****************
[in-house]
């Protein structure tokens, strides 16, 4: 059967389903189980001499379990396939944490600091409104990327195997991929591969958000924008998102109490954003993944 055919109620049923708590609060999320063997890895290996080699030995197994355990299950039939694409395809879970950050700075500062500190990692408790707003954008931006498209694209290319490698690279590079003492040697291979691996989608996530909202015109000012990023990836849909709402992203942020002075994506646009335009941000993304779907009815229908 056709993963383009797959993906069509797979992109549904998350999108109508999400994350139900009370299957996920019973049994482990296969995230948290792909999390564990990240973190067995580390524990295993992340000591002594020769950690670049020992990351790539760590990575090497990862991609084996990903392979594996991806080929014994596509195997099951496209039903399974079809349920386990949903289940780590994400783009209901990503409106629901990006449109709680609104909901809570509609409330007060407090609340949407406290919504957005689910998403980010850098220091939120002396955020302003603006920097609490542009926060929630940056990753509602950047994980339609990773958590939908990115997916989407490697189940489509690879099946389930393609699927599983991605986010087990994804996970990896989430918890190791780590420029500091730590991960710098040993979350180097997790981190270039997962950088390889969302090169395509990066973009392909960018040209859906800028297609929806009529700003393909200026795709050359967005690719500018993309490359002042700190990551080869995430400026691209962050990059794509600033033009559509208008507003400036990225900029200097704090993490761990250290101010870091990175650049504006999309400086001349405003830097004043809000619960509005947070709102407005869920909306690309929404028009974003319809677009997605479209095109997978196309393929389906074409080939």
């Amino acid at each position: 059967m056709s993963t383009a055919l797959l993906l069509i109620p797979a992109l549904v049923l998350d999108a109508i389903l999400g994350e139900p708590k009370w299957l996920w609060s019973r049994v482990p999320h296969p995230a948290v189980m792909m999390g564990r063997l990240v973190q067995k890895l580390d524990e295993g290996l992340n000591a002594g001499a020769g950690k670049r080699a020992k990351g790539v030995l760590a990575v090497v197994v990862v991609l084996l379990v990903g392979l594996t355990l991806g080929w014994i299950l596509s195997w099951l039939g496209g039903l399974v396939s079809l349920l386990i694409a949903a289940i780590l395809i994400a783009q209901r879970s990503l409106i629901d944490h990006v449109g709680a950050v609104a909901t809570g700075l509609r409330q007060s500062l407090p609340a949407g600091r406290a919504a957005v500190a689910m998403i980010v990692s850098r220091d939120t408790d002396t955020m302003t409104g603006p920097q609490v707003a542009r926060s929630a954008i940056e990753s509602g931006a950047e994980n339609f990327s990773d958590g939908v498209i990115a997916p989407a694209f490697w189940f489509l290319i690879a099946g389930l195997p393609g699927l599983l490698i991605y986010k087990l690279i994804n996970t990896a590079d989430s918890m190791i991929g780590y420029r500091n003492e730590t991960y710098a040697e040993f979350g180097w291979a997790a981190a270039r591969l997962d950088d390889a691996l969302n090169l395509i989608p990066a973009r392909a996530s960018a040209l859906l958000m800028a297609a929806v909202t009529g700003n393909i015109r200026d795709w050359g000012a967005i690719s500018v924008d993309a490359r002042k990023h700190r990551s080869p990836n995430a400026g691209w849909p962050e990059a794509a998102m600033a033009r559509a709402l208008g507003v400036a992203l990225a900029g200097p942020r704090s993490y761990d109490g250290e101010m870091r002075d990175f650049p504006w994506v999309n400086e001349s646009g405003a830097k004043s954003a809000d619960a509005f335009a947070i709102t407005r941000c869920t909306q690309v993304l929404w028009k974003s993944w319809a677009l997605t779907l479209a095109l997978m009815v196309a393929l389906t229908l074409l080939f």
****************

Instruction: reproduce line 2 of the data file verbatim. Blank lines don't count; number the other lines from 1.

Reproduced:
């Protein structure tokens, strides 16, 4: 059967389903189980001499379990396939944490600091409104990327195997991929591969958000924008998102109490954003993944 055919109620049923708590609060999320063997890895290996080699030995197994355990299950039939694409395809879970950050700075500062500190990692408790707003954008931006498209694209290319490698690279590079003492040697291979691996989608996530909202015109000012990023990836849909709402992203942020002075994506646009335009941000993304779907009815229908 056709993963383009797959993906069509797979992109549904998350999108109508999400994350139900009370299957996920019973049994482990296969995230948290792909999390564990990240973190067995580390524990295993992340000591002594020769950690670049020992990351790539760590990575090497990862991609084996990903392979594996991806080929014994596509195997099951496209039903399974079809349920386990949903289940780590994400783009209901990503409106629901990006449109709680609104909901809570509609409330007060407090609340949407406290919504957005689910998403980010850098220091939120002396955020302003603006920097609490542009926060929630940056990753509602950047994980339609990773958590939908990115997916989407490697189940489509690879099946389930393609699927599983991605986010087990994804996970990896989430918890190791780590420029500091730590991960710098040993979350180097997790981190270039997962950088390889969302090169395509990066973009392909960018040209859906800028297609929806009529700003393909200026795709050359967005690719500018993309490359002042700190990551080869995430400026691209962050990059794509600033033009559509208008507003400036990225900029200097704090993490761990250290101010870091990175650049504006999309400086001349405003830097004043809000619960509005947070709102407005869920909306690309929404028009974003319809677009997605479209095109997978196309393929389906074409080939």